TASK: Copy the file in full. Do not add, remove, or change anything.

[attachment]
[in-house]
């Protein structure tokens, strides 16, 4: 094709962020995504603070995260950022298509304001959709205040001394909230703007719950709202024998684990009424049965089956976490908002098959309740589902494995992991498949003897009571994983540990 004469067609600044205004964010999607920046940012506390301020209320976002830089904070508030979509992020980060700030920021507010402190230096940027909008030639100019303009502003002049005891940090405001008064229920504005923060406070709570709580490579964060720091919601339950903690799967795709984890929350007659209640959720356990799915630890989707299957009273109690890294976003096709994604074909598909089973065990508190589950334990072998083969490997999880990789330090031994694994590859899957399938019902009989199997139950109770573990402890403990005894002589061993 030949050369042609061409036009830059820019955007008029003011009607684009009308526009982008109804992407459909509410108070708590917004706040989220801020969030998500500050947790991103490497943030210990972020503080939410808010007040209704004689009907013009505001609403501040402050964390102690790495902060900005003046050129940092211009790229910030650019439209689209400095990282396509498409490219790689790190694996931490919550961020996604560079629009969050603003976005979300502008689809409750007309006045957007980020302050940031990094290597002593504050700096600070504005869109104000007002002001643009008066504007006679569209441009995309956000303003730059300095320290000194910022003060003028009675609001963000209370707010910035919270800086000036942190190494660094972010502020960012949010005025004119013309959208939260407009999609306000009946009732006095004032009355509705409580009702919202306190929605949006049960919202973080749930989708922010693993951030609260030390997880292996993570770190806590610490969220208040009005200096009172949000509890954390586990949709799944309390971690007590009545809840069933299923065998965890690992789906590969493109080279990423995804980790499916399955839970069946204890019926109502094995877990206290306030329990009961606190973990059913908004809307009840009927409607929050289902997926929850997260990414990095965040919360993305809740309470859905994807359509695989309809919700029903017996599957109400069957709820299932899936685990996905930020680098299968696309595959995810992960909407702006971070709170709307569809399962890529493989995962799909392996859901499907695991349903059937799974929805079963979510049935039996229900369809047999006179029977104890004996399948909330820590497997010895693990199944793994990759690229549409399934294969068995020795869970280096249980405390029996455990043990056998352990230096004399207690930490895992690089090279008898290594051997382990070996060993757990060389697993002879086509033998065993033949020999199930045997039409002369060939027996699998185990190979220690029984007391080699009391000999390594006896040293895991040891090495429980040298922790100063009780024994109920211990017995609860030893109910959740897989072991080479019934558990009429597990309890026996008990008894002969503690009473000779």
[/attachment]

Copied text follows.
[in-house]
């Protein structure tokens, strides 16, 4: 094709962020995504603070995260950022298509304001959709205040001394909230703007719950709202024998684990009424049965089956976490908002098959309740589902494995992991498949003897009571994983540990 004469067609600044205004964010999607920046940012506390301020209320976002830089904070508030979509992020980060700030920021507010402190230096940027909008030639100019303009502003002049005891940090405001008064229920504005923060406070709570709580490579964060720091919601339950903690799967795709984890929350007659209640959720356990799915630890989707299957009273109690890294976003096709994604074909598909089973065990508190589950334990072998083969490997999880990789330090031994694994590859899957399938019902009989199997139950109770573990402890403990005894002589061993 030949050369042609061409036009830059820019955007008029003011009607684009009308526009982008109804992407459909509410108070708590917004706040989220801020969030998500500050947790991103490497943030210990972020503080939410808010007040209704004689009907013009505001609403501040402050964390102690790495902060900005003046050129940092211009790229910030650019439209689209400095990282396509498409490219790689790190694996931490919550961020996604560079629009969050603003976005979300502008689809409750007309006045957007980020302050940031990094290597002593504050700096600070504005869109104000007002002001643009008066504007006679569209441009995309956000303003730059300095320290000194910022003060003028009675609001963000209370707010910035919270800086000036942190190494660094972010502020960012949010005025004119013309959208939260407009999609306000009946009732006095004032009355509705409580009702919202306190929605949006049960919202973080749930989708922010693993951030609260030390997880292996993570770190806590610490969220208040009005200096009172949000509890954390586990949709799944309390971690007590009545809840069933299923065998965890690992789906590969493109080279990423995804980790499916399955839970069946204890019926109502094995877990206290306030329990009961606190973990059913908004809307009840009927409607929050289902997926929850997260990414990095965040919360993305809740309470859905994807359509695989309809919700029903017996599957109400069957709820299932899936685990996905930020680098299968696309595959995810992960909407702006971070709170709307569809399962890529493989995962799909392996859901499907695991349903059937799974929805079963979510049935039996229900369809047999006179029977104890004996399948909330820590497997010895693990199944793994990759690229549409399934294969068995020795869970280096249980405390029996455990043990056998352990230096004399207690930490895992690089090279008898290594051997382990070996060993757990060389697993002879086509033998065993033949020999199930045997039409002369060939027996699998185990190979220690029984007391080699009391000999390594006896040293895991040891090495429980040298922790100063009780024994109920211990017995609860030893109910959740897989072991080479019934558990009429597990309890026996008990008894002969503690009473000779």